For you electricians out there:
I am a retired engineer, and feel pretty competent in doing
some light electrical work around the place.
But, I am not up to date on codes.
My specific question is:
I want to put an outlet and a switch on an unfinished wooden stud (I think
they are called studs; the ones running floor to ceiling) in the basement.
Will use a metal gang box, of course, and NM / Romex 14/2 WG.
Since the basement wall here is unfinished, no plaster walls, just the
exposed wood, can I just run the wire
up the stud and staple it to the wood ?
Or, do I need to run it in some metal conduit ?
If so, all the way to the ceiling box where I would tie it in, or just up
the wall ?
The OP is a retired engineer, they usually like do things way above
code level (remember it's a minimum standard)
How about suggesting steel flex or EMT followed by THHN/THWN 12 gage
(that's my preferred method in my DIY and "help a friend" projects).
I just helped one of my wife's students (he's also my painter) wire his
garage before he drywalled it. We used steel flex. Flex is fast but
IMO looks like messy unless you cover it. I suck at EMT offsets.
Tips? Only do it, if you enjoy the process & the result.
Romex is much faster but doesn't lend itself to changes downstream
Maybe the wiring thing is ny my blood, my grandfather was an
electrician in the 30's before he became a bookmaker fulltime. :)
Just staple along the wide sides of the studs and joists -- no conduit required.
If you have to cross any studs or joists, you'll have to drill holes -- wire
along the exposed edges is a major no-no. Since the basement is unfinished,
any duplex outlets have to be GFCI protected.
My family lives in brooklyn. Since all houses seem to be row houses,
they are all considered 'places of assembly" by definition. So NM is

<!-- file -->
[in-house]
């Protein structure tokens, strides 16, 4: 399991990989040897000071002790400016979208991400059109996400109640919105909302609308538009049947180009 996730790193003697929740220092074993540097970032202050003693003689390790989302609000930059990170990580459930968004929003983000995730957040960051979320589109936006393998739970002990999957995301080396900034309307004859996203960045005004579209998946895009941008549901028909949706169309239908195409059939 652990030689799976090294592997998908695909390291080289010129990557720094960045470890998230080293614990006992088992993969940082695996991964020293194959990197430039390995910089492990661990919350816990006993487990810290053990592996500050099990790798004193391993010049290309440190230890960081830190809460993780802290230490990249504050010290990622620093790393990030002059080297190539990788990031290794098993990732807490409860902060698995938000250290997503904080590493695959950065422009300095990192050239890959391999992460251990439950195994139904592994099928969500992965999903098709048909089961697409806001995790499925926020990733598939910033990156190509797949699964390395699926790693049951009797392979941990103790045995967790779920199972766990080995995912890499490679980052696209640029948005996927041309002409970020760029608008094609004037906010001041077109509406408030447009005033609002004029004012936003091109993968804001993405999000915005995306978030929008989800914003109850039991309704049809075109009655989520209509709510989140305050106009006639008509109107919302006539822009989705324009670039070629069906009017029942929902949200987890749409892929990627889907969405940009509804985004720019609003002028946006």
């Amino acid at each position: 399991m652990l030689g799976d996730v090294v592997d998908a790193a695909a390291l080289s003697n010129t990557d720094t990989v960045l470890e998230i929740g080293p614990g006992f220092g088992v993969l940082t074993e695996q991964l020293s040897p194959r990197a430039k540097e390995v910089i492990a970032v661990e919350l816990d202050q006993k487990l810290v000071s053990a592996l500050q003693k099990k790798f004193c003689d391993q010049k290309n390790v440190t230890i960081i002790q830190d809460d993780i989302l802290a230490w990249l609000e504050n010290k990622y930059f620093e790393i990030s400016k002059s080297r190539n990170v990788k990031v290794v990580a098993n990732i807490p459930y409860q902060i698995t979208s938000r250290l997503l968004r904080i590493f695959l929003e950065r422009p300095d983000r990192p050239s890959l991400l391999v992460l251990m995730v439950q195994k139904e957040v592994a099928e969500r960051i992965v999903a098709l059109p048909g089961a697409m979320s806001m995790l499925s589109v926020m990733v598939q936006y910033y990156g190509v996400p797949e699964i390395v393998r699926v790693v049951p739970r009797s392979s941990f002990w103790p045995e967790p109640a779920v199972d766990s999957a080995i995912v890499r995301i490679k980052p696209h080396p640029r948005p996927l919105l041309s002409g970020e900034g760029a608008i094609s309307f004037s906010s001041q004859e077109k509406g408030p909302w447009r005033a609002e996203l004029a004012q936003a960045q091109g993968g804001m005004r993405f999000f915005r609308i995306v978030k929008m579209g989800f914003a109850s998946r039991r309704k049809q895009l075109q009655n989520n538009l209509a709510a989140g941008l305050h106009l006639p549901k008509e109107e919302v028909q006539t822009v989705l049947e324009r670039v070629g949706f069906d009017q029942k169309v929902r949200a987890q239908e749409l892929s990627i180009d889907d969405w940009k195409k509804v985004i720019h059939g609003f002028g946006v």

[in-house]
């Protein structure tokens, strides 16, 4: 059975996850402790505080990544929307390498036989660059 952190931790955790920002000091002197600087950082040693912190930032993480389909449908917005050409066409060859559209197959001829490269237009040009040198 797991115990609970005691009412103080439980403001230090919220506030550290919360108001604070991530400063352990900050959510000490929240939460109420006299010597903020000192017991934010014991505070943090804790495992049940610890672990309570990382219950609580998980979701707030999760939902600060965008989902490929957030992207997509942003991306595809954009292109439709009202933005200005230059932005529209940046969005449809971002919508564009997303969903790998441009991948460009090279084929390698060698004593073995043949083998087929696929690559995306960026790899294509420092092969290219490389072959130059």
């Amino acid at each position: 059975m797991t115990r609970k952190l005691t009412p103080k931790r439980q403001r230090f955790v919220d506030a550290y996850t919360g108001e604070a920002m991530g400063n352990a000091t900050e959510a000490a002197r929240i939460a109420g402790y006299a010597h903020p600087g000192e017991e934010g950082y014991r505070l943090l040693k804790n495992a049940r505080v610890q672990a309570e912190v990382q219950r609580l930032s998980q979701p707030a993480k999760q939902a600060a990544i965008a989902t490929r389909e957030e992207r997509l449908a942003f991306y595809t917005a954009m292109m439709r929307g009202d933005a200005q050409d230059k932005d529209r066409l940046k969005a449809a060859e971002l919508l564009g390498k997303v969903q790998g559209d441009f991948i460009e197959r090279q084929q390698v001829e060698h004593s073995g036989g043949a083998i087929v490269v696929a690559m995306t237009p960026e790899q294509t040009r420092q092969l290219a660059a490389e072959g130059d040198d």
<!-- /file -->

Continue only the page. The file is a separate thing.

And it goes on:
not allowed to be used by the NEC, even without looking at the local
So very good point steve!
tom @ www.MedicalJobList.com
First, I didn't say public.
When you look at the houses, they are designed such that you share
everything. These houses are old, so the common wall between
occpancies, have mixed electrical and plumbing running through it, and
I dont' think they met fire wall definiation when built in the early
1900's. So if you can imagine the construction of a block, the houses
are more like simple isolated sections of a large communial building.
A grand scale of the large cubical offices.
So, to me, it istantly looks like a place of assembly, so I would
guess I would have to instantly adhere to strict code requirements.
One way my dad described it with the codes, each house is treated as
an apartment in a large block sized building. So, I guess that way,
it's considered offically as multi-family dwelling.
hope I clarified what I ment, sometimes the connection betweent the
brain and keyboard is fouled up. :-P
On Mon, 28 Feb 2005 12:17:18 -0500, The Real Tom <Tom @
I can't speak for every row house in Brooklyn but my 1906 house
(www.magpie.com/house) has three layers of brick between it and my
immediate neighbors and the plumbing and electrical doesn't tranverse
it. I've worked on several other row houses and found much the same.